You picked up a new bible (or got a new bible app or reading plan) and never missed a reading for 21 days?
You decided you not speak a critical word to your family or friends and every day just prioritized doing it?
You took a new route to and from work to give you more thinking time?
You can fill in the blanks for whatever you need to conquer, but you see the pattern, right?
Rethinking your patterns for the first 21 days of 2014 will set the pattern for how you spend the next 344 days of the year.
Your desire to domesticate the new year and make it predictable and ‘easy to use’ runs deep, and it will lead you to exactly where this year led you unless you attack that pattern. 2014 will be exactly like 2013 unless you intentionally change it.

Start Now to Be Ready Then

So why don’t you do that?
You could start now.
Create a list of your top goals.
Buy some books or get some help from friends and mentors in rethinking them.
Commit to no pattern until you find a new pattern…21 days into the new year. Circle the day on your calendar! Go!
And with those changes, 2014 could be radically different than any other year.
So get started now.
What do you want to change?
What are some other ideas on how to bring engineer the change you want to see?
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Friday, December 20, 2013

How Your Church Can PASTOR Your Guests This Christmas

Christmas at Saddleback
If the two times of the year that guests typically show up for a weekend church service are Easter and Christmas, then we have an evangelistic mandate to make the most of the opportunity to welcome them, show them grace and love, and initiate a relationship with them if at all possible. The problem is, the people who attend faithfully the other fifty Sundays of the year often forget about the priority of welcoming and greeting those who are attending for the first time.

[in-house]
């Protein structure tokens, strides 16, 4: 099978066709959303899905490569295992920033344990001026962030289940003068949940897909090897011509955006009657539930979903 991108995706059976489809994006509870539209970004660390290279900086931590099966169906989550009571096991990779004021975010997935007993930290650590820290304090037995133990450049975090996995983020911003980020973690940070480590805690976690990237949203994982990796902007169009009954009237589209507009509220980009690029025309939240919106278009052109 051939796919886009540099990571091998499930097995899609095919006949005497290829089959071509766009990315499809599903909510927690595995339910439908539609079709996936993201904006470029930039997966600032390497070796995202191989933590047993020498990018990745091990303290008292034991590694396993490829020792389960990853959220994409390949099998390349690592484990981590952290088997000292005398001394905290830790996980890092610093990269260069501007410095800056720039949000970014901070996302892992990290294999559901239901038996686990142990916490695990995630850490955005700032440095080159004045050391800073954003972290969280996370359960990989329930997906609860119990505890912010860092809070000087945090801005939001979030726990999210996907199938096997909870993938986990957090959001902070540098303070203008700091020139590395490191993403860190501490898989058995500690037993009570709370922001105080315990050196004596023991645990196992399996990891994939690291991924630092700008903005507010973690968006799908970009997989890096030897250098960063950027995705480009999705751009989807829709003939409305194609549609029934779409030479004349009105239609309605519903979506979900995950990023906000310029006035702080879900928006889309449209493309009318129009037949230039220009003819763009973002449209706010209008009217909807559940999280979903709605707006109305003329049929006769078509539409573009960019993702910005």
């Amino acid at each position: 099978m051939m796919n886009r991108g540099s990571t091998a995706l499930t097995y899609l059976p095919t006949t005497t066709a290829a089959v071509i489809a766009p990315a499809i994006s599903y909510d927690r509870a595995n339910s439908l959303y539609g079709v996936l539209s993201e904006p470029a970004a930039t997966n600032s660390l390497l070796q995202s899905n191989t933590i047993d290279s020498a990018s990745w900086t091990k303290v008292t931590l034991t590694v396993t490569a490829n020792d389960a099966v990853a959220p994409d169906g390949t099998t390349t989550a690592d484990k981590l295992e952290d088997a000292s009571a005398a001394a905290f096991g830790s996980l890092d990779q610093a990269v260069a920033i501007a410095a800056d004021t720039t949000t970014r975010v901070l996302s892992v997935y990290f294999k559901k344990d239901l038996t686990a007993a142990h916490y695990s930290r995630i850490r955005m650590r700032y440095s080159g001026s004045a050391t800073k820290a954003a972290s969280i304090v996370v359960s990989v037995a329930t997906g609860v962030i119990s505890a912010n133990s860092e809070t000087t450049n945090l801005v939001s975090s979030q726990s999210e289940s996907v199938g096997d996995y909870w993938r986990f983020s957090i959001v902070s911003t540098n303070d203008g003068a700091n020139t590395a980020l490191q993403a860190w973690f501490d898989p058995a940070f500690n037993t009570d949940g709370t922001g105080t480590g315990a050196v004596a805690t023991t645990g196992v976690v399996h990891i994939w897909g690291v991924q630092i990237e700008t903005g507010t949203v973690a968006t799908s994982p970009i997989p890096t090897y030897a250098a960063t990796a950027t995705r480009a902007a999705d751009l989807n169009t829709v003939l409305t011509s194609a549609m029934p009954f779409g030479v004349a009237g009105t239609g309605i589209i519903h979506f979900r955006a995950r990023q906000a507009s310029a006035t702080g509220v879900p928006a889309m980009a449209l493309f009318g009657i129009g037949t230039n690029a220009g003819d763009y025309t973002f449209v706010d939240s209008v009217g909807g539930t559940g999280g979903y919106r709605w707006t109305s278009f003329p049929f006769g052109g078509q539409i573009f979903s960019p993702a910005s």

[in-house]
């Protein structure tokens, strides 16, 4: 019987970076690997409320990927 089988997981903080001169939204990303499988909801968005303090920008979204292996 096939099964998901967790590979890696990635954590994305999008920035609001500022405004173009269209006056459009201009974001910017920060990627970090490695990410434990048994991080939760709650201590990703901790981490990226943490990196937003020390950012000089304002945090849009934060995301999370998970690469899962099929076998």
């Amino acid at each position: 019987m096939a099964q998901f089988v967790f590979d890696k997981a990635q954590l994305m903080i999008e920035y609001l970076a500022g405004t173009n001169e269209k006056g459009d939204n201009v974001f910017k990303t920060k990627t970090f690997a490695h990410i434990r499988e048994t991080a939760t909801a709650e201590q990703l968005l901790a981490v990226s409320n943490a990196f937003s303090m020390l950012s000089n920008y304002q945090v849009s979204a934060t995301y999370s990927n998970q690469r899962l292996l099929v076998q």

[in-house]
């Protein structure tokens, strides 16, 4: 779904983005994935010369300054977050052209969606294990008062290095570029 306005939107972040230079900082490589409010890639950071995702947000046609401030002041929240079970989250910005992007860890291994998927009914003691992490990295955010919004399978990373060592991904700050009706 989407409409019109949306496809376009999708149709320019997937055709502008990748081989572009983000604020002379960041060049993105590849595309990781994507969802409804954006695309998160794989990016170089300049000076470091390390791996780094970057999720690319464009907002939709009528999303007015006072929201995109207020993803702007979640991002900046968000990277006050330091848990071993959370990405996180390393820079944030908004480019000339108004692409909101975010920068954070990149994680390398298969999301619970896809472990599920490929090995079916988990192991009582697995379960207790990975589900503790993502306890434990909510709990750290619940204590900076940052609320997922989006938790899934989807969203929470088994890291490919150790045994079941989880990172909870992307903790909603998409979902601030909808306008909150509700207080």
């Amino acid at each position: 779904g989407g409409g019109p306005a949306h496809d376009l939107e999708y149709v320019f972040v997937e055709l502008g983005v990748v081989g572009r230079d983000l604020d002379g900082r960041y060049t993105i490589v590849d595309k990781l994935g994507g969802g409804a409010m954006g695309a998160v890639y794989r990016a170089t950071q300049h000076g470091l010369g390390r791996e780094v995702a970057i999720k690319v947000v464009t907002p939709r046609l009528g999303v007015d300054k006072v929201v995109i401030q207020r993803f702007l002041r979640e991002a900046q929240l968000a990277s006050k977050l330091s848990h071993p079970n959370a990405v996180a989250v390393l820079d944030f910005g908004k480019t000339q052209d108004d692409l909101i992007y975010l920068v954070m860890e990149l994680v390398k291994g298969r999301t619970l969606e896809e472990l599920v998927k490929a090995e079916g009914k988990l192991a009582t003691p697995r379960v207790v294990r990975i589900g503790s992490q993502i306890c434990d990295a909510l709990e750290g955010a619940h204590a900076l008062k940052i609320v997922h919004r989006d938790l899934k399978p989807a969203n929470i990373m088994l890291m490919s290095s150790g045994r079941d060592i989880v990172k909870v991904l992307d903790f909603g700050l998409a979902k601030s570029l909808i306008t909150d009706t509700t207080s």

One of the most valuable things church leaders can be doing right now is reminding their members about the fundamentals of receiving guests. And that starts with a basic understanding of the kind of guests you’re going to meet at your Christmas services.
  • There are those who come seeking – like the wise men
  • There are those who come surprised – like the shepherd
  • There are those who come distracted – like the innkeeper and his wife
  • There are those who come kicking and screaming – like Herod.
In other words, your crowd will include those who are present with family but don’t really believe, or at least they don’t believe that Jesus is for them. Others may be hurt and in pain, but they’re giving the message of Jesus another shot and you’re His spokesperson. And many more will be coming in an enthusiastic search of a message for their lives – a message of hope and a spiritual family that will love and include them.
The Bible is clear that when people visit your church this Christmas, they will be coming into at lest two things…
1. They will be walking into “great light” according to Matthew 4:16. They’re going to experience (hopefully) the joy, the love, and the laughter of God’s people. The effect of the light of Jesus needs to be evident.
2. They will be coming to hear “good news” according to Luke 2:10. They’re also going to hear the truth about Jesus proclaimed in a way that is relevant to their lives. So the goodness of the good news needs to be evident also.